Review: Starting off as a funk and old school hip hop DJ on the Dublin circuit, George Feely has since made the transition to the electronic side of things, taking his productions into housier and discofied territory as heard on his new one for Roots for Bloom's 23rd edition. From the lo-slung and sleazy mood lighting of "Never You Mind" to bubbling up some hot chocolate via the totally funked-up "95 Hustlaz" and the lush and hazy expression in deepeness at the end that is "Far" - here's a funk ridden shakedown from start to finish, one for the more lively parties you might even play at.
Review: Milton Keynes' favourite son is back on his Roots For Bloom imprint, with some upfront tech-house grooves. His new Spectrum EP features the sleazy, afterhours deep bounce of "That Teebs" - a slang reference to that infectious TB-303 bass that wobbles throughput. Second original offering "As You Enter The Room" delves deep into the exotic with its hypnotic tabla rhythms plus faint disco and psychedelic undertones - we were really digging this one. Following up great releases on the label by the likes of MarzAttacks, Laesh and Folamour - RFB continues to bring the goods.
Review: MarzAttack are Frenchmen Alexandre and Mathieu who present their debut EP for Jamie Trench's Roots For Bloom imprint, run out of Milton Keynes. These two talented producers channel the very best of late '90s U.S. style deep house - think DJ Rasoul, Glenn Underground, Blaze or even Todd Edwards. The sense of swing much attributed to the latter is very much evident on the sexy "Keep It" featuring Bro, some sexy late-night mood lighting (not so usually attributed to the Down Under's hippie home) on "Byron Bay" and of course "Deeper Love" which in its own right is super smooth and sensual - but it's all about homeboy Folamour's funked-up and jazzy kinda somethin' which will really bang the party!
Review: Fresh from outings on Abandon Silence and Bress Records, former Neo appartus artist Lucas Welle makes his debut on Roots For Bloom, a label renowned for the quality of its output. He immediately hits the ground running with "Lets Do It", a wonderfully groovy chunk of classic deep house rich in relaxed electric piano solos, nagging vocal samples and bongo-powered percussion hits, before joining forces with Jamie Trench for the cheery, bass-heavy disco-house celebration of "Ya Dig". Welle doffs a cap towards late '70s disco-funk and jazz-funk on the wonderfully punchy peak-time roller "Boogie & Co", while closer "Feel Like" is a sweaty, full-throttle workout that layers familiar-sounding chords and disco samples over a muscular rhythm track.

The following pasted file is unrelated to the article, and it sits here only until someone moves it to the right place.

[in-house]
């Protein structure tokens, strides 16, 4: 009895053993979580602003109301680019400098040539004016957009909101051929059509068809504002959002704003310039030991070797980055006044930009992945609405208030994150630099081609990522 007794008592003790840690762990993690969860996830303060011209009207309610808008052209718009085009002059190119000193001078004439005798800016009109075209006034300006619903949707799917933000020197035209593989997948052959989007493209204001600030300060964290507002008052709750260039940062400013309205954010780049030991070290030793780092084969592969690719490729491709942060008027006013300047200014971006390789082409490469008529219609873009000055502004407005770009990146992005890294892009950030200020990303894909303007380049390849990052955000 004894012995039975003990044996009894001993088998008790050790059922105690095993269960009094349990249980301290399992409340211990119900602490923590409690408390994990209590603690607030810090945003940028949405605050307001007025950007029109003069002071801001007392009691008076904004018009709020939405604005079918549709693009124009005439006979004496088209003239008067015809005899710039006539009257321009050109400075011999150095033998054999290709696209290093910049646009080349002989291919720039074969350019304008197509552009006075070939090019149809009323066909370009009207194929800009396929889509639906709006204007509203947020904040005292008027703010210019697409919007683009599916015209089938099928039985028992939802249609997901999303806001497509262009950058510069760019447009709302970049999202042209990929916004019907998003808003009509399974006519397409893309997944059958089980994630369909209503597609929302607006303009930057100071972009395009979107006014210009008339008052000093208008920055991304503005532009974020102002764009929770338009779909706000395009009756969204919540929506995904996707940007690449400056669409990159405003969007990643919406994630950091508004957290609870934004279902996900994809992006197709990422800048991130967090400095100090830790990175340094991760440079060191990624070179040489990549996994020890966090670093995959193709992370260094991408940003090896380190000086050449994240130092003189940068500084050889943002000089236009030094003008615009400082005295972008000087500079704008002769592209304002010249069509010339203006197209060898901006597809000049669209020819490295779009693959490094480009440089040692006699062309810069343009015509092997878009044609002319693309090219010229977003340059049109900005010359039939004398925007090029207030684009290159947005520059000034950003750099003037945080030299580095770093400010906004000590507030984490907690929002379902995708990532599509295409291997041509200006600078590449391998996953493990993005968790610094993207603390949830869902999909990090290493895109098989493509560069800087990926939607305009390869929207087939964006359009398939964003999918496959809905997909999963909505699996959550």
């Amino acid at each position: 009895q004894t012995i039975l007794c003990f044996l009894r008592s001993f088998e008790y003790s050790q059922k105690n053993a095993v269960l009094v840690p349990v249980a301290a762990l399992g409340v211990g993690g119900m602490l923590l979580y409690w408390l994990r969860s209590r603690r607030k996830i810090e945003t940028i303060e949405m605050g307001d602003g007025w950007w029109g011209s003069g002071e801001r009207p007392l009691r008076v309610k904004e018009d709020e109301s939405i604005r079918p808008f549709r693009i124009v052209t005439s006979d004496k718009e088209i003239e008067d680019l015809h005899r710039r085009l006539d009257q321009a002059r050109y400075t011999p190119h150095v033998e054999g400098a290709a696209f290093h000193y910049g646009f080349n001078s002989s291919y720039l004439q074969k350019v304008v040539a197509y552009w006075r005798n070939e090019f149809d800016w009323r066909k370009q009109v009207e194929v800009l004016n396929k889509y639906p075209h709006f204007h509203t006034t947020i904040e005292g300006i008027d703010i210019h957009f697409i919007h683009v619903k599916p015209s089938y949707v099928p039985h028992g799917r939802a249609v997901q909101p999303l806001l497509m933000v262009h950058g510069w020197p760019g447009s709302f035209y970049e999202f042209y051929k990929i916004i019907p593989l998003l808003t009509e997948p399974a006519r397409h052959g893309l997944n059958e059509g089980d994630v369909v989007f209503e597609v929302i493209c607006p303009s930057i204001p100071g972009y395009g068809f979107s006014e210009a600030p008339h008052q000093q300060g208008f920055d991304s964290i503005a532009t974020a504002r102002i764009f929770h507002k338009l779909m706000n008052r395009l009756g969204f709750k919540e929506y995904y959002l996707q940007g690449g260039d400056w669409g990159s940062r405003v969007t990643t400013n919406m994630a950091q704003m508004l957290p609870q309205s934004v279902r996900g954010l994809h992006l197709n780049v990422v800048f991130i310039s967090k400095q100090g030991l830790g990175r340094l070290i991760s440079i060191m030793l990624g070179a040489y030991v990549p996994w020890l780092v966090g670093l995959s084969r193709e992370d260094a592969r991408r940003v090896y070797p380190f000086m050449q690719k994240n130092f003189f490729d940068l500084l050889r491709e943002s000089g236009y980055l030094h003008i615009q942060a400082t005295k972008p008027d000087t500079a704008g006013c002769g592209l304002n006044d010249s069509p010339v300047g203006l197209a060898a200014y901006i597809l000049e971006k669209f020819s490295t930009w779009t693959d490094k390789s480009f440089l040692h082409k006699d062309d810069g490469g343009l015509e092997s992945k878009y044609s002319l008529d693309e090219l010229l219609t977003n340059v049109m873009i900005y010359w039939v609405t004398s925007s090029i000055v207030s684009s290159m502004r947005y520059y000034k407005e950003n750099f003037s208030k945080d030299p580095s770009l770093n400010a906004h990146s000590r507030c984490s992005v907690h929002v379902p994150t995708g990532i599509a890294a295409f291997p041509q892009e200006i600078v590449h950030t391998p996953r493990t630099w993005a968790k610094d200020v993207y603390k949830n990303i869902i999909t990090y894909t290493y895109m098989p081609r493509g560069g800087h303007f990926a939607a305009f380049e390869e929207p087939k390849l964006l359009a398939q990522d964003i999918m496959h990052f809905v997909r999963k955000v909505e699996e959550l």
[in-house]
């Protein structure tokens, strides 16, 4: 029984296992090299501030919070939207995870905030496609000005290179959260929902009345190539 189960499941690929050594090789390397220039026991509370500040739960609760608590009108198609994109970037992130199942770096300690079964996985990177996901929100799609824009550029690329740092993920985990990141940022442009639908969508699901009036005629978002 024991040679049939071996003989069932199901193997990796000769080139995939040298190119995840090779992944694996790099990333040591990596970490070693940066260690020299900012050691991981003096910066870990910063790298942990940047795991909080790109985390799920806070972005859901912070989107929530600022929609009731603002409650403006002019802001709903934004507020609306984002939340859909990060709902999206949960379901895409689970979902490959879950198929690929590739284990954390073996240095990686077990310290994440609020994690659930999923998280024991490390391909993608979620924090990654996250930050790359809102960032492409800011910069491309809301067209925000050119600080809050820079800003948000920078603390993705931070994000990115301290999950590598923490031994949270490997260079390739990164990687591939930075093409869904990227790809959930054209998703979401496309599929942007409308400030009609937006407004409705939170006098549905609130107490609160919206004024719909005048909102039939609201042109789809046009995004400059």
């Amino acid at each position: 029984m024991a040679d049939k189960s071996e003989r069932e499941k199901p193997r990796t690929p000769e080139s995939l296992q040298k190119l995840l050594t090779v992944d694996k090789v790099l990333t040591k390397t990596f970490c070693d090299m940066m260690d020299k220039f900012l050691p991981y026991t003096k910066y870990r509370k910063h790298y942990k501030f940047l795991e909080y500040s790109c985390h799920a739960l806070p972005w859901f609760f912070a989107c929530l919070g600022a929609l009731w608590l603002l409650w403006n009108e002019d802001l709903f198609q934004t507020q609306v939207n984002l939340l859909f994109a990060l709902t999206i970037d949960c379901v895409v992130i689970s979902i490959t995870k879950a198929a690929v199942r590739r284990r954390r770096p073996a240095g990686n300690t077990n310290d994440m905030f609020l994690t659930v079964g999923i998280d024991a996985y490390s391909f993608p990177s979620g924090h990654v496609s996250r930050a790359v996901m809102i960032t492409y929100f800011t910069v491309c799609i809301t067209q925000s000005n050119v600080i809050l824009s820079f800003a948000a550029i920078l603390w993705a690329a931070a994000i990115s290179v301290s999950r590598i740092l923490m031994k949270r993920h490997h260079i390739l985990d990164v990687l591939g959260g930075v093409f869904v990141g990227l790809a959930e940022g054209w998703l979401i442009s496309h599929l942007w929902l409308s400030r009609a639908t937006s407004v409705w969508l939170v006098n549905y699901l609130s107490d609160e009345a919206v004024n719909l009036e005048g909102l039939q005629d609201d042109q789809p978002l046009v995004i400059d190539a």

Review: Not all artists notch up a breakthrough release, so it's heartening to see Yann Polewka - a producer whose previous outings have promised much without making much of an impact - resurface on Roots For Bloom with a very impressive four-tracker. The producer's stated "French Touch" influences are evident among the breezy disco-house/soulful house shuffler of opener "Toute La Vie Pour S'aimer", while the cheery and filter-rich "All I Do" has all the makings of an underground disco-house classic, even if the sampled vocals tend more towards the R&B end of the spectrum. Elsewhere, "Luv Me, Baby" is a rush-inducing loop jam with dizzyingly high levels of positivity, and closer "All Around" is a huggable chunk of early liquid jungle/deep drum and bass dreaminess.
Review: Between them, Rudder and Kresy have released material on a rather impressive list of labels, including Hivern Discs, Large Music, Freerange, Nurvous and Papa Records. Given this rock solid track record, you'd expect this collaborative outing on Roots For Bloom to be stacked with deep house gold. It is, of course, starting with opener "Stateless", where mutilated organ notes, fluttering electronics and drowsy chords ride a bumping groove. "Boulevard" brings a little more late night flavour via elongated chords and a Detroit techno influenced house groove, while "Holdin' On" is a womderfully woozy and summery affair full of eyes-closed vocal samples and fireside-warm sounds. Finally, they reach for the Chicago acid bass and drum machine hits on analogue deep house treat "Release Myself".